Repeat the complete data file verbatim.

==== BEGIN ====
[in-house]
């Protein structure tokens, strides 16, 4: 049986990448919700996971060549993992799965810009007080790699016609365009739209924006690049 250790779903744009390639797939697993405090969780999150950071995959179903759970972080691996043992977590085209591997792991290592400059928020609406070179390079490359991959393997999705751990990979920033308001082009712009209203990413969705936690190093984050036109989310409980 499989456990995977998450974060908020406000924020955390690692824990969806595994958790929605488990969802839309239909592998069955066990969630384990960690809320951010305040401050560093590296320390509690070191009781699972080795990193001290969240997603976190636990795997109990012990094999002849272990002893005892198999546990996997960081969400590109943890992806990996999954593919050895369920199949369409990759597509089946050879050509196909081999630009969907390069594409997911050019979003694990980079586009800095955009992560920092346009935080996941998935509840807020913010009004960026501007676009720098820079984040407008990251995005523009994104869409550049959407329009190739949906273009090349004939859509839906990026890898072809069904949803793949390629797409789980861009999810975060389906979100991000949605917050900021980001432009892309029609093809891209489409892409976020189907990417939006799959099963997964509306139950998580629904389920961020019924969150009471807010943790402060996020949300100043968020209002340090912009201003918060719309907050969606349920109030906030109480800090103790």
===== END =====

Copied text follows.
[in-house]
């Protein structure tokens, strides 16, 4: 049986990448919700996971060549993992799965810009007080790699016609365009739209924006690049 250790779903744009390639797939697993405090969780999150950071995959179903759970972080691996043992977590085209591997792991290592400059928020609406070179390079490359991959393997999705751990990979920033308001082009712009209203990413969705936690190093984050036109989310409980 499989456990995977998450974060908020406000924020955390690692824990969806595994958790929605488990969802839309239909592998069955066990969630384990960690809320951010305040401050560093590296320390509690070191009781699972080795990193001290969240997603976190636990795997109990012990094999002849272990002893005892198999546990996997960081969400590109943890992806990996999954593919050895369920199949369409990759597509089946050879050509196909081999630009969907390069594409997911050019979003694990980079586009800095955009992560920092346009935080996941998935509840807020913010009004960026501007676009720098820079984040407008990251995005523009994104869409550049959407329009190739949906273009090349004939859509839906990026890898072809069904949803793949390629797409789980861009999810975060389906979100991000949605917050900021980001432009892309029609093809891209489409892409976020189907990417939006799959099963997964509306139950998580629904389920961020019924969150009471807010943790402060996020949300100043968020209002340090912009201003918060719309907050969606349920109030906030109480800090103790």